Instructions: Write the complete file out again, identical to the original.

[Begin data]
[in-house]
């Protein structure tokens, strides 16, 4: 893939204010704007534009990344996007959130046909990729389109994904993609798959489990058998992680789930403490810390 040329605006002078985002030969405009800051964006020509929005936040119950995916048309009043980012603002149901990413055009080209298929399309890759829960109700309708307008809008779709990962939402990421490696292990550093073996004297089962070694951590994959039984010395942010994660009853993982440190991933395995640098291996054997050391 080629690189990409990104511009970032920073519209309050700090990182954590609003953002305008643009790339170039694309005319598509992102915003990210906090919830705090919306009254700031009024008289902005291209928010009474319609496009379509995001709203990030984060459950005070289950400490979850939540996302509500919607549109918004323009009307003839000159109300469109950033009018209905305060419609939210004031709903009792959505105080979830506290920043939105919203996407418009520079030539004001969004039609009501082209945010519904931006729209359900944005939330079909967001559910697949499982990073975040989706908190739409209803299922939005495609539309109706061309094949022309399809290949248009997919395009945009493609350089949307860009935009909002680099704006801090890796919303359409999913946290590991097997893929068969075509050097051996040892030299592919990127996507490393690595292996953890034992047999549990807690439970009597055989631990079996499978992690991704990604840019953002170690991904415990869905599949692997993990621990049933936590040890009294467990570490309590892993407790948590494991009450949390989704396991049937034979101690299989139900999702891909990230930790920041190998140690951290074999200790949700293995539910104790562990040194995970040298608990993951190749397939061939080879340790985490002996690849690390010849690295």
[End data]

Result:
[in-house]
């Protein structure tokens, strides 16, 4: 893939204010704007534009990344996007959130046909990729389109994904993609798959489990058998992680789930403490810390 040329605006002078985002030969405009800051964006020509929005936040119950995916048309009043980012603002149901990413055009080209298929399309890759829960109700309708307008809008779709990962939402990421490696292990550093073996004297089962070694951590994959039984010395942010994660009853993982440190991933395995640098291996054997050391 080629690189990409990104511009970032920073519209309050700090990182954590609003953002305008643009790339170039694309005319598509992102915003990210906090919830705090919306009254700031009024008289902005291209928010009474319609496009379509995001709203990030984060459950005070289950400490979850939540996302509500919607549109918004323009009307003839000159109300469109950033009018209905305060419609939210004031709903009792959505105080979830506290920043939105919203996407418009520079030539004001969004039609009501082209945010519904931006729209359900944005939330079909967001559910697949499982990073975040989706908190739409209803299922939005495609539309109706061309094949022309399809290949248009997919395009945009493609350089949307860009935009909002680099704006801090890796919303359409999913946290590991097997893929068969075509050097051996040892030299592919990127996507490393690595292996953890034992047999549990807690439970009597055989631990079996499978992690991704990604840019953002170690991904415990869905599949692997993990621990049933936590040890009294467990570490309590892993407790948590494991009450949390989704396991049937034979101690299989139900999702891909990230930790920041190998140690951290074999200790949700293995539910104790562990040194995970040298608990993951190749397939061939080879340790985490002996690849690390010849690295």